I'm a parenting expert – try my tips for carving out some ‘alone time’ this Christmas (we know it can be tricky)

Parenting expert Pamela Li answers parents' most-asked questions about raising children

Stock images of Parent with the guilt feeling look with child at Christmas
(Image credit: Getty Images)

In the run-up to the holiday season, parenting expert Pamela Li has shared her top tips for parents to enjoy some 'alone time' this Christmas, even if it's tricky.

With Christmas fast approaching, Top Christmas toys are flying off the shelves as parents scan their child's wish lists to order from Argos must-have toys or Hamley's hottest Christmas toys 2023.

Then there's the work Christmas parties, meeting up with friends to gift swap, and the overwhelming big Christmas food shop to squeeze into day-to-day parenting.

And in the hope of giving mums and dads some festive relief, a parenting expert has shared the answers to the questions repeatedly cropping up within the parenting community on TikTok – including those discussing parenting or mum guilt.

It comes after Parenting for Brain collated the most commonly asked queries under #parentingquestions on TikTok and established which topics parents seek support with the most ahead of the holiday season.

Pamela Li, editor-in-chief and expert at the parenting wellness brand Parenting for Brain, believes TikTok is a great way for struggling parents to feel connected to others. She explained, “Facing the day-to-day stresses of parenthood whilst juggling organising Christmas and joining in on the festivities can often result in people feeling anxious – particularly if they’re first-time parents or perhaps don’t have a solid support system.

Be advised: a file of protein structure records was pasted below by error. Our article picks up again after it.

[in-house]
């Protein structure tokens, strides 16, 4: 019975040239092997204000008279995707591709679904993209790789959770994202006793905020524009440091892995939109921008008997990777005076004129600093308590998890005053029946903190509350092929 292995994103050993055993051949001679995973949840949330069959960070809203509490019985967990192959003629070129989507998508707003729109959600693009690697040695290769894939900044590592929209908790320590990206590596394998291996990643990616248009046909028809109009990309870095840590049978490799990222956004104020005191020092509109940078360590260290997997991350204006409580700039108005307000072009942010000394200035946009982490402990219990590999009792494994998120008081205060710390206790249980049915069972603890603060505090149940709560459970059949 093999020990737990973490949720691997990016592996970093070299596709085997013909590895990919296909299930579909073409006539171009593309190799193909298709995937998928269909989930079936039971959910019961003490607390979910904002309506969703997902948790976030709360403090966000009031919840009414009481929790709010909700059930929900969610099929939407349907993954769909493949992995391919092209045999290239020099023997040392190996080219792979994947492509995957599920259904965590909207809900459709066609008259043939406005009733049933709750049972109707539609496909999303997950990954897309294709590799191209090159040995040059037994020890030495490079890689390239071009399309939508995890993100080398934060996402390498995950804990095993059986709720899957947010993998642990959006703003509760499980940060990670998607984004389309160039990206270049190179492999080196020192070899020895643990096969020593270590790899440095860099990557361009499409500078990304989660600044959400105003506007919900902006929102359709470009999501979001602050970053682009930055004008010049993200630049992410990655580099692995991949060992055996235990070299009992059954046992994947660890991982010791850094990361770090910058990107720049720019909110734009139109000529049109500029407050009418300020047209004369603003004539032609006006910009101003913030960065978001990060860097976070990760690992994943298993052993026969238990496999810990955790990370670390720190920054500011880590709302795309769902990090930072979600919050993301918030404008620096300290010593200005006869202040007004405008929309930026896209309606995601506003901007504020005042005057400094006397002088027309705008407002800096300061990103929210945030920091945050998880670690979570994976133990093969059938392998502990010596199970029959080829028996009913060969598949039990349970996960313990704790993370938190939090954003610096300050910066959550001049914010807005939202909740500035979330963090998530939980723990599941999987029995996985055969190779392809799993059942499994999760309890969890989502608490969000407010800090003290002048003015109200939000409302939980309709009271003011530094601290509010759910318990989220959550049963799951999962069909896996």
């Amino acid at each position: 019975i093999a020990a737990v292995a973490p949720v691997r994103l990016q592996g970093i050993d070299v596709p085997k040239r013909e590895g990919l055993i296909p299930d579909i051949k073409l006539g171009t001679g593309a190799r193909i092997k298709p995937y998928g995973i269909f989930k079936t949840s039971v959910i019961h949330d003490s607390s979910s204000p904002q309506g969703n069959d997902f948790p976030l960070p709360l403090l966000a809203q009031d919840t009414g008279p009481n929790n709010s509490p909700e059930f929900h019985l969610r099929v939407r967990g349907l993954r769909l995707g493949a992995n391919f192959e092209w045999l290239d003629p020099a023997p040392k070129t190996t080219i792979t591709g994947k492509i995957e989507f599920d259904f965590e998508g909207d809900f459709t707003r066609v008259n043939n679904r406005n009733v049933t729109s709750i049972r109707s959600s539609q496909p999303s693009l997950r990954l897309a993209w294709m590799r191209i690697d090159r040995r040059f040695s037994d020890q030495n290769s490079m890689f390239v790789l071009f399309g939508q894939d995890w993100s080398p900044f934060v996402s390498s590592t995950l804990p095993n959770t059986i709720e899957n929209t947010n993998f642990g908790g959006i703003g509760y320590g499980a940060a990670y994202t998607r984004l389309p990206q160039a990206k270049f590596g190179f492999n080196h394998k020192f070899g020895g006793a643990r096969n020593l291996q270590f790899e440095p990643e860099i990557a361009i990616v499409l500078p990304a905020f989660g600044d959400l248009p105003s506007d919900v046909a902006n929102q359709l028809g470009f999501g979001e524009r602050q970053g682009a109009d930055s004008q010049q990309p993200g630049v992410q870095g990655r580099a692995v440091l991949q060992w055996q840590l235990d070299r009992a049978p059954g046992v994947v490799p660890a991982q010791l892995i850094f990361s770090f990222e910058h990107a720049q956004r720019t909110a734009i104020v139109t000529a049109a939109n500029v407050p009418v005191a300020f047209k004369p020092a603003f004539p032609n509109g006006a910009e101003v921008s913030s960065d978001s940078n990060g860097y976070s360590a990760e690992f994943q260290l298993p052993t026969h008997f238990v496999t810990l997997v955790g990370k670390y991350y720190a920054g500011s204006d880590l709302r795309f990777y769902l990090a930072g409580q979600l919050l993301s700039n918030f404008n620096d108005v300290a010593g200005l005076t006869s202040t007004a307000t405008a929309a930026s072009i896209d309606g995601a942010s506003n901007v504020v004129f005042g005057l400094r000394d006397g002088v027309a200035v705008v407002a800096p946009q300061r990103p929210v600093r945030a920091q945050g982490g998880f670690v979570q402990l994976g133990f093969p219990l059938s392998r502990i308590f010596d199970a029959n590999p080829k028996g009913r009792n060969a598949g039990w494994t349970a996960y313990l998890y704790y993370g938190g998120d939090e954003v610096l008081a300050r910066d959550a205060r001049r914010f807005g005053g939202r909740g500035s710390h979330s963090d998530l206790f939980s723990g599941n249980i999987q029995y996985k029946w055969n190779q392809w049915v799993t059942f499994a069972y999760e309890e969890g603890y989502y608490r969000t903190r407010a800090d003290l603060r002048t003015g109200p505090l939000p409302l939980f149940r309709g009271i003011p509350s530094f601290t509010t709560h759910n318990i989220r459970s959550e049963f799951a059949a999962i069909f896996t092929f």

“Engaging with those in a similar situation can help combat this anxiety by creating a sense of camaraderie and community, reducing feelings of isolation, and allowing mothers and fathers alike to find comfort in the fact they are not alone, and that it is normal to feel this way around the holiday season.” 

So, what were the most asked questions? As Pamela Li answers every single one of them...

Most asked parenting questions on TikTok

1. Does anyone else experience parenting guilt?

Mum guilt or wanting to know if others felt guilty about how they parent their child proved the most common query related to validation on TikTok, appearing in one-fifth (21%) of posts touching on the topic. 

Speaking about the findings, Pamela Li says, “Parents, especially mothers, tend to struggle with guilt if they believe they aren’t spending enough time with their child during the festive period.

"However, the amount of time you spend with your child doesn’t automatically determine how good of a parent you are! 

"Your schedule is naturally going to be more hectic in the run-up to Christmas, with an increased amount of social gatherings and a seemingly endless list of chores to tick off before the big day.

"But this doesn't mean you should feel guilty - focus on the quality of the time you spend together over the break instead.

"Connect with them, ask about their day, support their emotional needs - that’s the stuff that matters. That's what will make this Christmas special to them.” 

mother and two children at Christmas time

(Image credit: Getty Images)

2. How do you find time for yourself?

Interestingly, while most posts conveyed parents’ guilt about not spending enough time with their little ones when thinking about ways to entertain a toddler, others sought advice on the best way to prioritise personal time - something which can prove especially difficult while trying to keep up with all the festivities.